That Three-Month Milestone

Earlier this month Mike, Mattie and I celebrated my birthday at Paesano’s, an Italian restaurant in north San Antonio. Paesano’s is a very pleasant and restful place, with a bubbling fountain, a pond full of goldfish – and usually at least one large, wealthy Mexican family chatting at a long table, which always reminds me of a scene out of ‘The Godfather’.
After the waiter had brought our drinks, Mike smiled at Mattie and me and remarked, ‘Well, you’ve all been here a little over three months now, what do y’all think of it?’
Mattie promptly replied that she definitely wanted to stay, and that there was no way she wanted to go back to school in England. She added, later, that she wished she could have brought cousin Mei with her, and Nannie. I said words to the effect that if we were half-way through a house renovation project and still getting along, then things must be going all right!
Mike’s words reminded me of a passage in ‘Dear Mummy, Welcome’, when I noticed how Mattie, three months after moving in with me, seemed to be so much more settled. I have just managed to find a copy of my book, in amongst all of our still unpacked bags, and turning to the respective page, I read how Mattie’s confidence in her new situation grew back then, how by three months she became more confident, and that although she still would bring out her clutch of photos of life at her foster home, it was less frequently.
Strangely, all these years later, I see some parallels in my own situation in coming to the US, with those of Mattie coming to live with me. I realize how my own confidence in my new situation has grown since arriving; how, at almost exactly the three-month mark I felt more settled and my pangs of homesickness diminished. There had been times – opening bank accounts; obtaining social security IDs; dealing with unfinished administration in the UK; the ongoing emigration process; finding a hairdresser and dentist, etc – when I would think how much easier in some ways it would have been to have stayed put. But just because something is easier does not mean it is necessarily the path to follow; and I am reminded of the Dr. Seuss book that my sister, Caryl, gave Mattie as a farewell gift:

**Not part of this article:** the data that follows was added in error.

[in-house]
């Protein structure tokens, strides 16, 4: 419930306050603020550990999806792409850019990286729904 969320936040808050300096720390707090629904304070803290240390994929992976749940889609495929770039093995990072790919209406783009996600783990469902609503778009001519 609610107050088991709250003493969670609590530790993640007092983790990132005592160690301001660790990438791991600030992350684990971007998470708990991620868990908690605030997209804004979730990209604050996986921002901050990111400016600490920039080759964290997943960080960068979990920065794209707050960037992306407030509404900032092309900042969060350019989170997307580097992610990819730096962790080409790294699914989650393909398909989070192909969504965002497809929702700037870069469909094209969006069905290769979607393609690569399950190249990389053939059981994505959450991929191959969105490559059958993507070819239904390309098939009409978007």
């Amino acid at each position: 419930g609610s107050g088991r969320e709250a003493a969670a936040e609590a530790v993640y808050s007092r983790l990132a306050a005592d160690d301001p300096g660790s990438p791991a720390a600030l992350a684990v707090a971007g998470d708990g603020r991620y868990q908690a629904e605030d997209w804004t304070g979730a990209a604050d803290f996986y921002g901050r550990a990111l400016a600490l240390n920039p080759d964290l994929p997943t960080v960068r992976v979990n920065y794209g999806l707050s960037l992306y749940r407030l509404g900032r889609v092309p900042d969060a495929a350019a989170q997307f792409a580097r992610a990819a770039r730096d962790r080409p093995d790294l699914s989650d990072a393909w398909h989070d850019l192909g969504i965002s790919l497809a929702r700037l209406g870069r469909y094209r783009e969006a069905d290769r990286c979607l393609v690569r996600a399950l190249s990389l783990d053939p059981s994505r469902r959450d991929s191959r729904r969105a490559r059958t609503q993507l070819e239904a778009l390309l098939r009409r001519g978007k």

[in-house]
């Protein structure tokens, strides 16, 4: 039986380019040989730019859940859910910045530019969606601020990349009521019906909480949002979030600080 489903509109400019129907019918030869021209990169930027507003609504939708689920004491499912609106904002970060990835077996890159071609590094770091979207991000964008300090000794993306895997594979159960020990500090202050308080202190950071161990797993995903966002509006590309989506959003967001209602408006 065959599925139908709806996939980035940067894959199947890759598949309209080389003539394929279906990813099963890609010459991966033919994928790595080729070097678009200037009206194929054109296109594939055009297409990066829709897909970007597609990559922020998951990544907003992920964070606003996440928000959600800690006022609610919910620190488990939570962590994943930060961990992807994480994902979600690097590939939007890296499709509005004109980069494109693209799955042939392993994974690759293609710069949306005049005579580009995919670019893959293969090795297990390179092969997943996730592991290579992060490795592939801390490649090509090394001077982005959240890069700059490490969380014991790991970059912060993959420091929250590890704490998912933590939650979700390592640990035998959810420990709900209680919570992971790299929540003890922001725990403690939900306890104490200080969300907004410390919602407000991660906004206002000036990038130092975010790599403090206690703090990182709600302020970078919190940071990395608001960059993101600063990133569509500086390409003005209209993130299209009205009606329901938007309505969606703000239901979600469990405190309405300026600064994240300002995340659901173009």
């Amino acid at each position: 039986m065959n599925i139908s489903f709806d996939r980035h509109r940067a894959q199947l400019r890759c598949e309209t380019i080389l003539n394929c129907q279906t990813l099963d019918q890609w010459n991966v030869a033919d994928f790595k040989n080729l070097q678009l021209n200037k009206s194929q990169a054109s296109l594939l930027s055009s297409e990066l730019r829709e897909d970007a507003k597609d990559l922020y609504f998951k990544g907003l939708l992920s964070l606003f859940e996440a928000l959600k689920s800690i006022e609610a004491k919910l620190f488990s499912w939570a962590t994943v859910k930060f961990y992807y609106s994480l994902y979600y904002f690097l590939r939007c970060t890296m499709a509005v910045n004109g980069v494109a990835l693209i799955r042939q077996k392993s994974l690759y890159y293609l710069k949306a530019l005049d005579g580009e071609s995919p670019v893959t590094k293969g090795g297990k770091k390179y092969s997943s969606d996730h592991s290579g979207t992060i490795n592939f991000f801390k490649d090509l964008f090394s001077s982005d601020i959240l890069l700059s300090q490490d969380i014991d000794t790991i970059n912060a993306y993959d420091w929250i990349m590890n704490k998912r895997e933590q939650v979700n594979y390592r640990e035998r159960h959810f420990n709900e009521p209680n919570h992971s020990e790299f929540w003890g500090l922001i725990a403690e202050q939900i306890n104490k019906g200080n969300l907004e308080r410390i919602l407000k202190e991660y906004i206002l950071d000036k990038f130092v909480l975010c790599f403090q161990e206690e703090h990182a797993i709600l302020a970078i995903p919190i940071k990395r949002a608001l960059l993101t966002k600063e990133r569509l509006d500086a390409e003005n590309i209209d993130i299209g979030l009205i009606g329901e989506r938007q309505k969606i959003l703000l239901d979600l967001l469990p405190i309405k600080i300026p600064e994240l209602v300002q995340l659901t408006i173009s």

‘You have brains in your head and feet in your shoes.
You can steer yourself any direction you choose.’
Turning back to ‘Dear Mummy, Welcome’, I remember, too, the words of Mattie’s lovely play therapist, Fiona: ‘There’s been a lot of change in your life. A big change, but it’s only a change.’ An obvious thing to say, but sometimes it’s the obvious that one overlooks. Emigrating is nowhere near as big a change as adopting a child on my own, but much change there has been … and for all three of us.
I read on a little further: ‘Mattie is like a flower that’s blossomed,’ smiled my neighbour, Jo around that three-month milestone. And Mattie is blossoming yet again! At a recent get-together at a local restaurant, one of our new neighbours complained that Mattie hadn’t been by to see her recently. And yesterday, when Mike and I went to pick up a piece of furniture we had put aside in a shop Downtown, the shop assistant asked, with a disappointed look, ‘Where’s your little girl? … She’s too cute!’

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